Housing affordability has long been an issue on Oahu. The challenge remains, according to the 2017 Housing Affordability Table compiled by the Joint Center for Housing Studies at Harvard University. According to the table, urban Honolulu is the 54th largest metro area in the country but has the most expensive single-family homes.
Honolulu Leads Top 100 Cities
In fact, only 19.6 percent of all households can afford the housing costs associated with the median selling price of $707,100. And, just 9.0 percent of renter households could afford to purchase a home at the median selling price. That is the lowest percentage of any of America’s top 100 metropolitan markets. Only greater Los Angeles and California’s Bay Area come close. Just 12.4 percent of Los Angeles renters would be able to afford the median selling price in that market. In the Bay Area, including San Francisco and Oakland, 13.6 percent of renters have the income to purchase a home at the median selling price.
Following the recession of 2008, new construction dropped precipitously in Hawaii. One year later, only 6,000 housing units (including condos and single-family units) were sold in Honolulu County. Since then, sales have rebounded, but they are still nowhere near the boom years of 2003-2005.
Certainly, more work remains to be done. Today’s $700,000+ median selling price of a single-family residence is more than double the median selling price recorded for 2000.
Many people who cannot afford such prices will still need housing. In a report entitled “Measuring Housing Demand in Hawaii 2015-2025,” it is estimated that Hawaii will need another 64,700 to 66,000 housing units between 2015 and 2025. At the same time, the report states, “Wages and incomes have not been growing as fast as housing prices, making it harder to afford real estate in Hawaii, especially for younger and lower-income households.”
Ohana Units Help Somewhat
In the late 1980s, the ohana unit first addressed some of the state’s affordable housing needs. However, the impact was somewhat muted because only relatives of those residing in the primary residence can occupy these units. Nonetheless, they are great for multi-generational households. Ohana units are often occupied by adult children of homeowners or seniors in the family, and they must be physically attached to the primary residence. The location is fairly flexible because they are possible in agricultural, country and residential districts, although they are prohibited in areas zoned R-3.5.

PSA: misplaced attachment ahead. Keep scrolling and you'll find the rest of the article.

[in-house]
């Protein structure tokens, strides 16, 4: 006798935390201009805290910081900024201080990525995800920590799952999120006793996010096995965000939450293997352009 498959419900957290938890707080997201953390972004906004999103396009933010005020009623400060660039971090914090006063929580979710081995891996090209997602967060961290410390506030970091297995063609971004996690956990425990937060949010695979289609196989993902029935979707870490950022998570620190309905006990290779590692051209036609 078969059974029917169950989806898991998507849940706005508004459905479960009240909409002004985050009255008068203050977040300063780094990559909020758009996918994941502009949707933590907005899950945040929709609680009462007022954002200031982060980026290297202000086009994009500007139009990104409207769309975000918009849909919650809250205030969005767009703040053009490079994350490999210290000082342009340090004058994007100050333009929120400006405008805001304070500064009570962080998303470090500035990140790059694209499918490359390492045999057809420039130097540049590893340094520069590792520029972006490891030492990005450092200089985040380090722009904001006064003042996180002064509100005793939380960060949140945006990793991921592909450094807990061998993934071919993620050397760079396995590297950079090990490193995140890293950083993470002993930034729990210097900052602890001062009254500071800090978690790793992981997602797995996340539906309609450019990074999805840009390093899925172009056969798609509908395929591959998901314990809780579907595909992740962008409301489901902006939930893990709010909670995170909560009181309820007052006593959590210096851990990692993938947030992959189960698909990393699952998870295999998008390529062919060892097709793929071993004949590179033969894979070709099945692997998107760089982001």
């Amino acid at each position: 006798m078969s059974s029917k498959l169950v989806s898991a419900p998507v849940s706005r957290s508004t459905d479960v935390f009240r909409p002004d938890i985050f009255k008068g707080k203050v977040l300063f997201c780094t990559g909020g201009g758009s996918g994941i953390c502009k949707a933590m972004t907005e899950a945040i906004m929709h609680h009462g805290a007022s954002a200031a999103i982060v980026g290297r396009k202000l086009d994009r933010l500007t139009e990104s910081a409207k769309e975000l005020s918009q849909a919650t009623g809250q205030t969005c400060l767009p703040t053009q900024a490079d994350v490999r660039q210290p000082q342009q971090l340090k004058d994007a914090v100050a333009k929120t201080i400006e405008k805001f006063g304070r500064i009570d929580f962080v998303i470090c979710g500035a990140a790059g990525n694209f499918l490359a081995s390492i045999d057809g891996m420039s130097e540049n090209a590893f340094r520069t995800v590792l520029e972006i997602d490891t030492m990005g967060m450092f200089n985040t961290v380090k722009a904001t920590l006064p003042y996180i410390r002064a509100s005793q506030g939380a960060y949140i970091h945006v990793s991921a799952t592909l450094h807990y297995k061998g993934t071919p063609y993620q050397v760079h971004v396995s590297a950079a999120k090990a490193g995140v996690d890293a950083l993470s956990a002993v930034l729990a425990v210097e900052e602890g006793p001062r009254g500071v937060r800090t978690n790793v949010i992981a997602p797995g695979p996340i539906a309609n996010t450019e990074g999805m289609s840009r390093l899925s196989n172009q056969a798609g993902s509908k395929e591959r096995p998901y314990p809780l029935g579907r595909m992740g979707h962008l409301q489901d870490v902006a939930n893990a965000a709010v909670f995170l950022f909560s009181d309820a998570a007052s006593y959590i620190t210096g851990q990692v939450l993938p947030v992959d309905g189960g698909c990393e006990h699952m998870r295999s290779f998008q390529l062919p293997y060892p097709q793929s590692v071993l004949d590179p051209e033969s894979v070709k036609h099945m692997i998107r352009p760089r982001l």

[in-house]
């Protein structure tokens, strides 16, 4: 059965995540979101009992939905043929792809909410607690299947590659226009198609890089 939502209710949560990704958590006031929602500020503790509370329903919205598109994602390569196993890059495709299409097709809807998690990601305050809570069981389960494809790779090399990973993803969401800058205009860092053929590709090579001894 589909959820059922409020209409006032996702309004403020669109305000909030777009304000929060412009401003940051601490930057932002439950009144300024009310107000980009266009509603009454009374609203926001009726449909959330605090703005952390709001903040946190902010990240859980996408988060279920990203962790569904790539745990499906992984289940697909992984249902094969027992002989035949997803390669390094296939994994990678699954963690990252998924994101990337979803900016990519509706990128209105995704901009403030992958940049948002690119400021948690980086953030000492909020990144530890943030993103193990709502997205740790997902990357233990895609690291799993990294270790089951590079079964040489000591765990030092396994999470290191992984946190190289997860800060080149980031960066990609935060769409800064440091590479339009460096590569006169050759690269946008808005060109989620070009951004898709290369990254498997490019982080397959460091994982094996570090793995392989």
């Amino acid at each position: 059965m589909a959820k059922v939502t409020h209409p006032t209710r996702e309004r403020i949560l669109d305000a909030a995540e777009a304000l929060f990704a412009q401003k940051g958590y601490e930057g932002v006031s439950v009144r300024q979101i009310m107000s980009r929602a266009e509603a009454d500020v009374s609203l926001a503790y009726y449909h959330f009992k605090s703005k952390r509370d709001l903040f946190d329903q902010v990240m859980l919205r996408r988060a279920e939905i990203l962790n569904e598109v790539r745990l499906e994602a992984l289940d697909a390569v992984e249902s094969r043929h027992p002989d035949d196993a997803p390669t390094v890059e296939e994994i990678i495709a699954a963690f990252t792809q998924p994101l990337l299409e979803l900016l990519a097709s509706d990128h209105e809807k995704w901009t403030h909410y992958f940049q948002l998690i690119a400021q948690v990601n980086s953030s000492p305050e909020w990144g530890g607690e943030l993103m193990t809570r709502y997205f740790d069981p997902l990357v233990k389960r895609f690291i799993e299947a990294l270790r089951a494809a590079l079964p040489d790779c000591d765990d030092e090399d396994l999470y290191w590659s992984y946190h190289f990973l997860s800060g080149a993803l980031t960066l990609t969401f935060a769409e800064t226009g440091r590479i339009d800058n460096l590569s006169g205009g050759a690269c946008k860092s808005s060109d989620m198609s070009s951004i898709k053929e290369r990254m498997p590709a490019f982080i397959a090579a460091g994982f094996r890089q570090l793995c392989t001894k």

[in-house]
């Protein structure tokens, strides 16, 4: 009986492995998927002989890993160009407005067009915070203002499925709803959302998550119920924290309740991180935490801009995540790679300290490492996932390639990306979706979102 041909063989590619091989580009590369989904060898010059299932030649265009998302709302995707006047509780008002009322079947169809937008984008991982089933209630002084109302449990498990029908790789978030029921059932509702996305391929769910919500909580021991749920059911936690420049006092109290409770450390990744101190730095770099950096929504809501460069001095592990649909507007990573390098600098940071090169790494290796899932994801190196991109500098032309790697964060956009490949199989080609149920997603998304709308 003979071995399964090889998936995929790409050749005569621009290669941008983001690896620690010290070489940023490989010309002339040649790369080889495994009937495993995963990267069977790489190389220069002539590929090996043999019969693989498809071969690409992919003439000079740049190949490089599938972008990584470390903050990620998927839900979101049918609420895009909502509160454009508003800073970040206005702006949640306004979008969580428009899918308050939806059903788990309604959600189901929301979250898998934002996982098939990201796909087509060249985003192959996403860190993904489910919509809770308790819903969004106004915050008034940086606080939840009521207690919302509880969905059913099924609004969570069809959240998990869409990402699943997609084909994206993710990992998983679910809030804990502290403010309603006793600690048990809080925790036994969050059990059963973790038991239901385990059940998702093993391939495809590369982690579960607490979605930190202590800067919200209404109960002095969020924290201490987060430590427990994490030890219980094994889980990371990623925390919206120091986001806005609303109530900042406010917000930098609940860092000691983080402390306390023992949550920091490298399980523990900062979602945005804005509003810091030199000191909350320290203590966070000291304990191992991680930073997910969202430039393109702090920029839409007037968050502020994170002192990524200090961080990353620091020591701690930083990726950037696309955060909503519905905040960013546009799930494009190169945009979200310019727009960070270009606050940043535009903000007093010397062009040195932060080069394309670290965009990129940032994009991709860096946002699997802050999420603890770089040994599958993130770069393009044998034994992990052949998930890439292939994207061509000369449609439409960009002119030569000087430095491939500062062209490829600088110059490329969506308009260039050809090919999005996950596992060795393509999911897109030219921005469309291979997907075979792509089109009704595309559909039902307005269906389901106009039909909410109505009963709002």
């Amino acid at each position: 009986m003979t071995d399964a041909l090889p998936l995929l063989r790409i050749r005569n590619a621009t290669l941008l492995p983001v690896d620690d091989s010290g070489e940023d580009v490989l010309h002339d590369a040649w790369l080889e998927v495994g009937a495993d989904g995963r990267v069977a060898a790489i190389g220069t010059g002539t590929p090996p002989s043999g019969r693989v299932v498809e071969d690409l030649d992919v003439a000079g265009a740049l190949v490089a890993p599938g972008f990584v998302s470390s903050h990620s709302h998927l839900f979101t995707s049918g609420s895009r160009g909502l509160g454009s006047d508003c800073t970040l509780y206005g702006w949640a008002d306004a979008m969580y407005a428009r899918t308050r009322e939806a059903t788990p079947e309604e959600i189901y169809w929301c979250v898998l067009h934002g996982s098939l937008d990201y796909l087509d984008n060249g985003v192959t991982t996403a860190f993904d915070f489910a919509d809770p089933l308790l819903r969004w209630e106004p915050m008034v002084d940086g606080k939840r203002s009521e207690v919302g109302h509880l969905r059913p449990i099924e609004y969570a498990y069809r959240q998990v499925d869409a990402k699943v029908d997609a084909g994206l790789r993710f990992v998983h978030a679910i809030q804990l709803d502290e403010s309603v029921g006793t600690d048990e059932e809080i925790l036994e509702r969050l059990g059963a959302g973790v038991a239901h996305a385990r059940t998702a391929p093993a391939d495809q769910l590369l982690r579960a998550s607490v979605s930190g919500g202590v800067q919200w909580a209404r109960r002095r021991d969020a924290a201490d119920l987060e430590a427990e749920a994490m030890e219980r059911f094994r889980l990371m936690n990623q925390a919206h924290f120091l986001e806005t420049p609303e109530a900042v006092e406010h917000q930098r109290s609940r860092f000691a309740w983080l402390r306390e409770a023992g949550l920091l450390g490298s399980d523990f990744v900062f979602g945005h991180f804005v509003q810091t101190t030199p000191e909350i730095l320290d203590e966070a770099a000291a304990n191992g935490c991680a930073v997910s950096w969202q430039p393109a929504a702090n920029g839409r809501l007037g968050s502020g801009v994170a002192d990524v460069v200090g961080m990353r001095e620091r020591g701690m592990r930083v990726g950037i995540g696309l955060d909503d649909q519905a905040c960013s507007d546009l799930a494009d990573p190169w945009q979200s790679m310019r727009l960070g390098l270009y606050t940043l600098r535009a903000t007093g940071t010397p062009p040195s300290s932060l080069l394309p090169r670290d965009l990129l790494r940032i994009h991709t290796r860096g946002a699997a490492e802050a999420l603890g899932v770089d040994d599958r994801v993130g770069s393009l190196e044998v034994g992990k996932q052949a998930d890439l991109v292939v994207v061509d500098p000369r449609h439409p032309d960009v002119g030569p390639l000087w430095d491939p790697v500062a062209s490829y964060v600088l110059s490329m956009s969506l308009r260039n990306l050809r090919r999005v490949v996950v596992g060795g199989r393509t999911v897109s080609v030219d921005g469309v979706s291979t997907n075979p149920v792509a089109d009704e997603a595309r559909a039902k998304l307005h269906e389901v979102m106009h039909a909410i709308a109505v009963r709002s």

ADUs to the Rescue
In 2015, Honolulu introduced accessory dwelling units (ADUs) to further address the shortage of affordable housing. Given the statistics noted above, the future of accessory dwelling units (ADUs) appears bright. ADUs offer local governments some of the advantages of duplexes, but at a lower cost. Both types of dwellings increase housing density without putting an undue strain on infrastructures like sewer, water, and roads. In particular, these units tend to spread out across metro areas like Honolulu. And, governments can refuse an ADUpermit if the construction will unduly strain existing infrastructure.
ADUs are not just a Hawaiian phenomenon. According to Hawaii Appleseed, they have been used to address shortages of affordable housing in across the continental U.S. as well, from Lexington, Massachusetts on the East Coast to Portland, Oregon, and Santa Cruz, California, on the West Coast.
Qualifying homeowners renting out ADUs find they can generate a new and valuable revenue stream. ADUs can increase the overall value of the property, aiding asset accumulation in the process. If there is eventually a decision to sell the property, the seller may find that some prospective buyers value the ADU for the same reasons.
Owner Built Design LLC is your source for residential design, engineering and permit processing on the island of Oahu. I bring three decades of local experience to my work on behalf of homeowners and owner-builders. To better determine if the construction of an ADUis right for you, please contact me today.